Not all businesses will use a recruitment agency to source candidates as many have in-house teams made up of ex-agency recruiters who are able to handle the process by advertising direct and managing the whole process. It is well worth keeping an eye on the career section of organisations that you would like to work at or have positive things about. It is a good idea to not only keep a history of those companies where you have worked at in the past, but also the contact details of the hiring managers and other senior team members – if you have a good track record with them it stands to reason that they would take you on again. Never they will find you, as while hiring managers have a record of previous employees they won’t necessarily contact every previous supplier when an opening arises.

 

Option 4: Miscellaneous 
The fourth category of sourcing options is the catch all of everything not listed above. This includes (online) social media, and offline resources such as trade magazines.  Social Media has exploded in recent years, and tagging onto that is the recruitment process, meaning it is now one of the most popular, not to mention successful, ways to source a job.  The first stop here is to make sure your LinkedIn account is up to date, and if you do not have one then open one immediately. LinkedIn is a great tool to show off your work history, what your skillset is and what your current situation is (working or seeking assignments for example).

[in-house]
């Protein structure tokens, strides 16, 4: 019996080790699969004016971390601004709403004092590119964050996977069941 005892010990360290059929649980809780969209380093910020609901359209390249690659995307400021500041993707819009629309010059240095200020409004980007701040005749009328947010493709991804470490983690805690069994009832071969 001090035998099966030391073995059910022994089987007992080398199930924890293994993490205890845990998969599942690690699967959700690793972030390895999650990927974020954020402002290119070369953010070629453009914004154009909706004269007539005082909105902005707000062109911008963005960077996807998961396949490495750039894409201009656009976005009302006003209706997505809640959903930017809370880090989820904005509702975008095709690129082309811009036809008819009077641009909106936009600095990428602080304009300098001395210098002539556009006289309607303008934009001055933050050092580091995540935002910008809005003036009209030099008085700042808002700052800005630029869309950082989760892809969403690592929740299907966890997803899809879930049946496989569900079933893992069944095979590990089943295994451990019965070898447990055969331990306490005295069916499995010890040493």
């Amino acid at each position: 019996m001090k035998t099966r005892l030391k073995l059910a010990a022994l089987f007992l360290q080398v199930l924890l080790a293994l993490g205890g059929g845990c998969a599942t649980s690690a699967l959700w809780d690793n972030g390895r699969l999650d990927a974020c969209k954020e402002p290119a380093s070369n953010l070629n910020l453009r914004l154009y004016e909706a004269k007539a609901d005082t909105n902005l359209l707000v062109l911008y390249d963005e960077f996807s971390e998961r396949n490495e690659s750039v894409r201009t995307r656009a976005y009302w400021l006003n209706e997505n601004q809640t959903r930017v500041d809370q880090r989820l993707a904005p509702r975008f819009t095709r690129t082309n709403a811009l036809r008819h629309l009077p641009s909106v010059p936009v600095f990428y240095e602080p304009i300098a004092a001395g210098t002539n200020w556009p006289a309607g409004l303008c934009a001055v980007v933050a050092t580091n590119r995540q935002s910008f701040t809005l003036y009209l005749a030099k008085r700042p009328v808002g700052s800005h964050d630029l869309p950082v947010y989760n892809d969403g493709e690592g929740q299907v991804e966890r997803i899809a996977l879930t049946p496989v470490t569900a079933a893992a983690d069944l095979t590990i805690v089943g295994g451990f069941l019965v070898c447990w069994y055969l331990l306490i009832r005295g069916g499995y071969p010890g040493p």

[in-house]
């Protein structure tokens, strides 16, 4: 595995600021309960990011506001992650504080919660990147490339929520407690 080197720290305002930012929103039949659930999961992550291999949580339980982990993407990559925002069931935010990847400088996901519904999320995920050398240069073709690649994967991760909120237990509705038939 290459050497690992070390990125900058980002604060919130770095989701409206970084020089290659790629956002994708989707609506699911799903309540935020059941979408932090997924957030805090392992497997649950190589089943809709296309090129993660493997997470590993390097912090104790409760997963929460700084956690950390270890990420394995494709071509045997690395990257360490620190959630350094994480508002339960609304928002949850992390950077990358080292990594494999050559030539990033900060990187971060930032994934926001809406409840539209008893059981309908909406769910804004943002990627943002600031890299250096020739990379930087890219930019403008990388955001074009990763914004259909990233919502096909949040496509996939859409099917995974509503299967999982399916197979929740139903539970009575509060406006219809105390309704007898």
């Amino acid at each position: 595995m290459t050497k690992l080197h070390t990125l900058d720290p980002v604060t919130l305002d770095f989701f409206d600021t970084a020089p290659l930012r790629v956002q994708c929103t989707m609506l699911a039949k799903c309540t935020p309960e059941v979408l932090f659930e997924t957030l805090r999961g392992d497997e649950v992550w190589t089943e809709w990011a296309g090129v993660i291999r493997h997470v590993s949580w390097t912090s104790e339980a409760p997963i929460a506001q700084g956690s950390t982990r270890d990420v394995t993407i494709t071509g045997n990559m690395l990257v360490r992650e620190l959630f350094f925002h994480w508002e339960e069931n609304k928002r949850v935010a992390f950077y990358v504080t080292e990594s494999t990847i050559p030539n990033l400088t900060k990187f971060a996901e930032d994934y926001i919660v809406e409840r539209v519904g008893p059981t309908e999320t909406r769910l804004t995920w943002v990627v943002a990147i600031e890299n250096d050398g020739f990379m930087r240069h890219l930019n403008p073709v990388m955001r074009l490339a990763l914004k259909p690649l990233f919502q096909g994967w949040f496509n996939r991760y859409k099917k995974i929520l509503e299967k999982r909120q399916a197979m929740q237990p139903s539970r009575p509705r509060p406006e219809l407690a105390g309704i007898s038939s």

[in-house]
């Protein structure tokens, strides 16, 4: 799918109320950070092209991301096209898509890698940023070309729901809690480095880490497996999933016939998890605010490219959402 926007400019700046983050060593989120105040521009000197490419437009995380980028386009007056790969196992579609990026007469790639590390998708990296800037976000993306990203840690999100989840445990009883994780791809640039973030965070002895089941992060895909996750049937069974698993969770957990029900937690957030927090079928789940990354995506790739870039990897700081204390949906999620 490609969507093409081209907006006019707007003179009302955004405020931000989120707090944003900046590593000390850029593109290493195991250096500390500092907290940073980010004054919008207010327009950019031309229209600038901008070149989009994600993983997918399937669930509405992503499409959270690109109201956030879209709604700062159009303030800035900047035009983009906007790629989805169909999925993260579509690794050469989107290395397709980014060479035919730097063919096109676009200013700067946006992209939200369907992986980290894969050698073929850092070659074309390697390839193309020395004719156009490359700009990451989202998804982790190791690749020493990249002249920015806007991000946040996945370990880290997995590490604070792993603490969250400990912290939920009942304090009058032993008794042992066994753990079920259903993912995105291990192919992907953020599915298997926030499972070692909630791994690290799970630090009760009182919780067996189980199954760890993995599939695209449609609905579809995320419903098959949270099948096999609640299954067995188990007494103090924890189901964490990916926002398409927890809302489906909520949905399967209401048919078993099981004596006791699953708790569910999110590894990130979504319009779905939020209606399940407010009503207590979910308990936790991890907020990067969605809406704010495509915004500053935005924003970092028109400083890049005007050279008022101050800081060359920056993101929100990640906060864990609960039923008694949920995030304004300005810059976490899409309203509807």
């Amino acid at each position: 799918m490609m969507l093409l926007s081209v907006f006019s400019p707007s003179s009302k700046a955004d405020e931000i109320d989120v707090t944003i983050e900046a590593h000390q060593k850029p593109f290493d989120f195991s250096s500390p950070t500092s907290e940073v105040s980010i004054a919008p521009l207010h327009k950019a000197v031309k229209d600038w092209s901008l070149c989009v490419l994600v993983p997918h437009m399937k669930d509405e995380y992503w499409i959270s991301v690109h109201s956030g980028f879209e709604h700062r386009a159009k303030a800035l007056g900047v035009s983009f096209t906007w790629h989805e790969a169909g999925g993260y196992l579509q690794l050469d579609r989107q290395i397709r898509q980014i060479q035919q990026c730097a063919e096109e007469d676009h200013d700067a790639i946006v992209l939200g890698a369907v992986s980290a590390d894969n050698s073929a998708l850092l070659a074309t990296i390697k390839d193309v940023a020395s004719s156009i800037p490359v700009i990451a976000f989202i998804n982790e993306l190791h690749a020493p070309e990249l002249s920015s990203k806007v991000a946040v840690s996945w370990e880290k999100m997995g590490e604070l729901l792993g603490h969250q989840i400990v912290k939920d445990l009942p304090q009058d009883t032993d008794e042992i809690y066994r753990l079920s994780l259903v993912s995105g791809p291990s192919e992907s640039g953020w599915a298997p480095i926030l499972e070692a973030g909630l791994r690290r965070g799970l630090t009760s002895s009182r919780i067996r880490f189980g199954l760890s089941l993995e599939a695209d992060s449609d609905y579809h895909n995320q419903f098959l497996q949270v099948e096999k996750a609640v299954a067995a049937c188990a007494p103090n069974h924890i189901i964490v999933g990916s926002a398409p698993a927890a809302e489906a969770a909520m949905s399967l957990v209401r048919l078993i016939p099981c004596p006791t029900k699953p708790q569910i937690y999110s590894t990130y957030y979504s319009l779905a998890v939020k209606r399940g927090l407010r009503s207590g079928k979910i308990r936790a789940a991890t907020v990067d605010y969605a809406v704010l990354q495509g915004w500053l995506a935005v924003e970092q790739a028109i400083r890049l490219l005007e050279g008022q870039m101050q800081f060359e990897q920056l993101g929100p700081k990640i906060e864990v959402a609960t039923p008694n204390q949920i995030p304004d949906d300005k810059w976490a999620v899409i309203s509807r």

99% of all recruiters and direct hirers in the UK have a profile on LinkedIn, and use it as a platform to advertise positions, source contractors and announce upcoming projects. Best of all, for applicants, it is completely FREE to use!

 

Despite the shift to online sourcing models which continues to gather pace, it also pays to consider the traditional print media in your job search. Industry publications still have a huge readership and all have recruitment pages which are strong tools for an employer to use. 

 

Perhaps the most important avenue in this 4th section is your own professional network of contacts which can be invaluable to use in your career (and is another reason to get on LinkedIn if you are not using it already). Keep in touch with former colleagues – both contractors and permanent employees – on a regular basis. They will be able to flag any positions they know of and vice versa.